Good for Health
The coolest aspect of Pokémon Go, in my opinion, is that the game has been getting people to go outside and exercise. People who would normally spend their mornings sleeping in are now getting up earlier to go out on walks to collect Pokémon. One player who is now exercising because of the mobile game says, “The system for making your Pokémon stronger actually encourages catching the same Pokémon multiple times, which makes each encounter still feel rewarding even when you already have that Pokémon.” So not only are people going out to exercise, but the rewards for their work is not getting stale.
While childhood obesity in the U.S. is on the rise, Pokémon Go seems like a great way to battle this epidemic. Not only is the game a rewarding and fun way to get children (and adults) to exercise, but it also helps players to go outside and become a part of the community.
Good for the Community
PokéStops are where players go to get items they can use for the game; Pokémon Gyms are where players train and battle their collected Pokémon. These are generally in public places such as lakes, community centers, playgrounds, parks, and bus stops.
Now, when is the last time you saw a large group of adult men hanging out in a park, laughing, talking, and NOT acting suspiciously? When was the last time you saw groups of strangers politely meeting each other IN PERSON a peaceful, public setting? These are all common occurrences now because of Pokémon Go. People are actually going outside, meeting people, making connections, and enjoying themselves. Yes, it’s through a mobile game. But we’ll take what we can get.
There’s now even a dating app for Pokémon Go players to meet other likeminded individuals to go on Pokédates with. During the dates, I assume, players go on hunts to find Pokémon in the community and battle each other. Sure, they will be on their phones and playing a game the whole time, but millennials do that on dates anyway, so why not.
Good for Business
Pokémon Go has been startlingly positive for many small businesses. Not only is the game getting players to travel more, and thus spend more money, but there are also ways for business owners to purchase lures to quite literally lure Pokémon and players to their shops. This is especially great for businesses like casual restaurants, bars, coffee shops, and gyms. If you own or work at an establishment such as this, we highly recommend taking advantage of this trend while it lasts.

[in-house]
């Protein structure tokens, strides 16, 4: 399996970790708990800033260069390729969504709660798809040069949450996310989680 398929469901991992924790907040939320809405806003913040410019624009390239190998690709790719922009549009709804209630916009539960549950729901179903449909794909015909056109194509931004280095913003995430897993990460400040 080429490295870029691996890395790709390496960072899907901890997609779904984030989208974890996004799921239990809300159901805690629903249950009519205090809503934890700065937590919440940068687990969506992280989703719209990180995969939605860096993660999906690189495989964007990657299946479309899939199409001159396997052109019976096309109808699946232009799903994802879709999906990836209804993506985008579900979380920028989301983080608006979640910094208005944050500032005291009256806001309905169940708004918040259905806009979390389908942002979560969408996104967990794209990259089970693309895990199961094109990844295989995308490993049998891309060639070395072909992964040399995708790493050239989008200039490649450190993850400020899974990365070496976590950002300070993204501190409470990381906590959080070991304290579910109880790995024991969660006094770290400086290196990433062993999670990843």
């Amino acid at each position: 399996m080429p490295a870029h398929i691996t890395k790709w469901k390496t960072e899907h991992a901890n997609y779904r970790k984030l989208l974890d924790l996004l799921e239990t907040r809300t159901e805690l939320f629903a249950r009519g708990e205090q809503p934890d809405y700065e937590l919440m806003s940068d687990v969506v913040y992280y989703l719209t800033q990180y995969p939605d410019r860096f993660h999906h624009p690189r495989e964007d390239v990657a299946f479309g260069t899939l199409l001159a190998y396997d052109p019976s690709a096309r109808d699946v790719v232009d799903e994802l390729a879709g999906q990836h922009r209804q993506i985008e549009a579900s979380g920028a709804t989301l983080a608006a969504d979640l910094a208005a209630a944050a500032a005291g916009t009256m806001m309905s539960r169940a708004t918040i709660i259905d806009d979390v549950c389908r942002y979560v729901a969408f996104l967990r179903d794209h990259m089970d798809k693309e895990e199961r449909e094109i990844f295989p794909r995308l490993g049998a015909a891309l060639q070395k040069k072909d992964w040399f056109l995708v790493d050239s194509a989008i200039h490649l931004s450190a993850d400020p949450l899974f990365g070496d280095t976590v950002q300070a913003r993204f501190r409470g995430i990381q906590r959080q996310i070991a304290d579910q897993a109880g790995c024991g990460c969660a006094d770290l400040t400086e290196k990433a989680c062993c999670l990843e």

While PokéStops are generally in public spaces, many businesses are finding themselves close in proximity to them. Yelp has even jumped on the bandwagon by displaying businesses that are near PokéStops. Again, this is a great marketing opportunity for coffee shops, restaurants and bars. Players can go collect what they want from the PokéStop, then make their way over to the local businesses to spend money.
Many businesses have been marketing themselves as Pokémon Go hubs. Some have been promising to drop a lure for players if a certain amount of products have been sold, some offer discounts for Pokémon Go players. One ridesharing company in Boston is offering discounted rides for those picked up and dropped off at Pokéstops. The marketing ideas are endless.
Whether you think the game is silly or superb, there’s no denying that there are many positive and negative aspects to Pokémon Go. As with anything, one needs to be aware of their surroundings and read the fine print. But once you understand what you’ve signed up for, there’s a lot of good that can come from this game. Imagine being able to finally check off your new year’s resolutions of exercising more, spending more time outdoors, making new friends, and driving more customers to your business! This ingenious mobile app can let you “catch ‘em all” and more.